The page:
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Rachna Dhir

Rachna Dhir

University of California Riverside, USA

Title: Comparing pretreatment and subsequent hydrolysis maximum total sugar yielding conditions organosolv pretreatment to CELF pretreated poplar

Biography

Biography: Rachna Dhir

Abstract

Lignocellulosic biomass consists of strong interlinked components as cellulose, hemicellulose and lignin. Pretreatment is an important step to recover these structural components from lignocellulosic biomass structure for their higher accessibility during enzymatic hydrolysis stage. Various pretreatments assist disruption of the lignocellulosic structures. However, aqueous pretreatments comes with added advantage of solvent recovery and reuse. Combined sugar yields from pretreatment (Stage 1) and enzymatic hydrolysis (Stage 2) at the end of 7 days used to identify the maximum total glucose and xylose yields for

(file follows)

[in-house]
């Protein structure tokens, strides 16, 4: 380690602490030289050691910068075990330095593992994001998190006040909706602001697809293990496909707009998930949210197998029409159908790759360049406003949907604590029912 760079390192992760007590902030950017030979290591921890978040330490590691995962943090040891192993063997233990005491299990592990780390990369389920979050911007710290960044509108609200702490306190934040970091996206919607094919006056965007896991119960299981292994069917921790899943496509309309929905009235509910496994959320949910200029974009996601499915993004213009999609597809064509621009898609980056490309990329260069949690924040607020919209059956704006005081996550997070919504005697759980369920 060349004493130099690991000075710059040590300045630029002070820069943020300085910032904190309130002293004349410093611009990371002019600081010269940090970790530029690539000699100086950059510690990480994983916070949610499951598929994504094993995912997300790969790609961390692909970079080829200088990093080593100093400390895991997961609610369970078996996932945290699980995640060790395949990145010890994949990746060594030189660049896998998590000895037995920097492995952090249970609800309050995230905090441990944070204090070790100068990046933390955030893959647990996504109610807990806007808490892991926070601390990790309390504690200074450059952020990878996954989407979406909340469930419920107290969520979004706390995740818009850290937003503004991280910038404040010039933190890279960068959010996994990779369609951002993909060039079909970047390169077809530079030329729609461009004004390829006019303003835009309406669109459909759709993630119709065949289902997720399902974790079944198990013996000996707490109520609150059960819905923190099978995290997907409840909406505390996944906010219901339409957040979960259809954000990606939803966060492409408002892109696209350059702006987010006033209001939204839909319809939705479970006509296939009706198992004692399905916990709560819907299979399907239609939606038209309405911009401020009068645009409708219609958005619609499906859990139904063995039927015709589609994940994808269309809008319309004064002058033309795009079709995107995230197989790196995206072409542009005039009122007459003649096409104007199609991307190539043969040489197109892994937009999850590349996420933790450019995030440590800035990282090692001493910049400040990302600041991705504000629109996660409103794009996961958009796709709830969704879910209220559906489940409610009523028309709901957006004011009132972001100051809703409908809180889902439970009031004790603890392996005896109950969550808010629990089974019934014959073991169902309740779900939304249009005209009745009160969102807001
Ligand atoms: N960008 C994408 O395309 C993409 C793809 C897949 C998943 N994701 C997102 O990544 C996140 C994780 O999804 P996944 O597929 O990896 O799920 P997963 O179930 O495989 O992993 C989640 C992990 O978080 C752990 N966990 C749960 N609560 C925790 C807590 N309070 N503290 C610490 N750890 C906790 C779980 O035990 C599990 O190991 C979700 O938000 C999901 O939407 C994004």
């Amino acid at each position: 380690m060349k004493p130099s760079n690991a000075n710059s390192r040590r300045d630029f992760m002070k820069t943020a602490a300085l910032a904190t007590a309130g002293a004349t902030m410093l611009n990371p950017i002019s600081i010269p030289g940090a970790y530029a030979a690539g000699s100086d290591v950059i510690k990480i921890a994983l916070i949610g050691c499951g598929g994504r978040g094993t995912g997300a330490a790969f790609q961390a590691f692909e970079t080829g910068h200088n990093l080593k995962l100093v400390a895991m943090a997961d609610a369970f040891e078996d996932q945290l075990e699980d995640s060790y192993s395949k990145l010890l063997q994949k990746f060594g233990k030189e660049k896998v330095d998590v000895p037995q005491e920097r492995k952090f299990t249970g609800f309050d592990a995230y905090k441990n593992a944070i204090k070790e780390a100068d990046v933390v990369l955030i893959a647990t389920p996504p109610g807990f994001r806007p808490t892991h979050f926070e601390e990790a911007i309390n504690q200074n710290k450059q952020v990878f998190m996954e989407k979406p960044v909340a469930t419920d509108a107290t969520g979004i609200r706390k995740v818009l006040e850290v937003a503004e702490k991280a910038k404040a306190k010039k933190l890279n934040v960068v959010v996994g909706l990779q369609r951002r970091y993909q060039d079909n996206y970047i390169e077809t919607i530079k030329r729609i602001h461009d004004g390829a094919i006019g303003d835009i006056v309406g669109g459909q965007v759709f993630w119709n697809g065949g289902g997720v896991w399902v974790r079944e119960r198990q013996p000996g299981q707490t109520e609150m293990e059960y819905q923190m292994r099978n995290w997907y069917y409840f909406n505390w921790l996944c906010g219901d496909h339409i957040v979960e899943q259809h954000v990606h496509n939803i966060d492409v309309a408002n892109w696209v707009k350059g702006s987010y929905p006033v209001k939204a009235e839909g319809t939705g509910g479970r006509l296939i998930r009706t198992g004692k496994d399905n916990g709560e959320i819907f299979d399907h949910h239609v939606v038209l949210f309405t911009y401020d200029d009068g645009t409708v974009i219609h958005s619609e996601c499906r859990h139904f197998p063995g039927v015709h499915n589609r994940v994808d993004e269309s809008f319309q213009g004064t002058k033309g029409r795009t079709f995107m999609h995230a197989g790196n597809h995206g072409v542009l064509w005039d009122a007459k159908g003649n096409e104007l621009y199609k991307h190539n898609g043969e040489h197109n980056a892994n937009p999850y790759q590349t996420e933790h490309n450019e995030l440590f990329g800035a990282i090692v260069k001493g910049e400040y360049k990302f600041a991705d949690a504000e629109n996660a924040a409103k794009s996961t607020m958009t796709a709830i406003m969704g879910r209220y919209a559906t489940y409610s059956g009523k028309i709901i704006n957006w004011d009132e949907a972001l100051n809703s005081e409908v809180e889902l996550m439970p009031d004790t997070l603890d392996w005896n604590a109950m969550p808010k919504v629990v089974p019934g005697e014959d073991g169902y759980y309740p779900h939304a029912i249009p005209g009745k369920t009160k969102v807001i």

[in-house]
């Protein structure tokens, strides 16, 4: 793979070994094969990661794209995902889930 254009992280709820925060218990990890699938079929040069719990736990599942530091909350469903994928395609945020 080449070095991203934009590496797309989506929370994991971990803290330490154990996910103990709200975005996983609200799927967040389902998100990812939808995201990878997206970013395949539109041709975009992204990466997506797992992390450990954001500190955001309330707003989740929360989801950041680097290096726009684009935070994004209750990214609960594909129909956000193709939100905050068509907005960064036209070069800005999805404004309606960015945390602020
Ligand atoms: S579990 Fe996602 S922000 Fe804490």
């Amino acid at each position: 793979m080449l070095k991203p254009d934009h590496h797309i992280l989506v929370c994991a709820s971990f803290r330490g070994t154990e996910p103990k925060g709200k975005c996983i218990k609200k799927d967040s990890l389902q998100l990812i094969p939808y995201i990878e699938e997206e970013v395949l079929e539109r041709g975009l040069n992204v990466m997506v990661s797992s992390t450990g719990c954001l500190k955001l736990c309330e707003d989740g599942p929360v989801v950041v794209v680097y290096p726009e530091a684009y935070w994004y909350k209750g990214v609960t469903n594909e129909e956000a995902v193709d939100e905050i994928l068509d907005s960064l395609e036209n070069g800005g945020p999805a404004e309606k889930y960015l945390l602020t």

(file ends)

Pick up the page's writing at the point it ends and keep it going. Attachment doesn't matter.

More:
ethanol organosolv pretreated poplar were compared to the maximum total sugar yielding conditions for THF co-solvent enhanced lignocellulosic fractionated (CELF) pretreated wood. Ethanol organosolv pretreatment applied in this study to identify the maximum total sugar yielding conditions for poplar wood resulted in highest combined total sugar yields of 78.2% at 185°C-15min compared to CELF pretreatment conditions as 160°C-15min illustrating 100% yields at 15mg/g glucan in raw biomass enzyme loading used during hydrolysis stage. Ethanol organosolv pretreated wood showed lower lignin removal of 85% in comparison to the CELF pretreated biomass with over 90% removal during the pretreatment stage. Negligible degradation product formation during CELF pretreatments in comparison to ethanol organosolv makes CELF a desired pretreatment for ethanol fuel production. Focus of the present study is to enumerate the change in yields for the two pretreatments and discuss the advantages of using CELF over organosolv for further insight.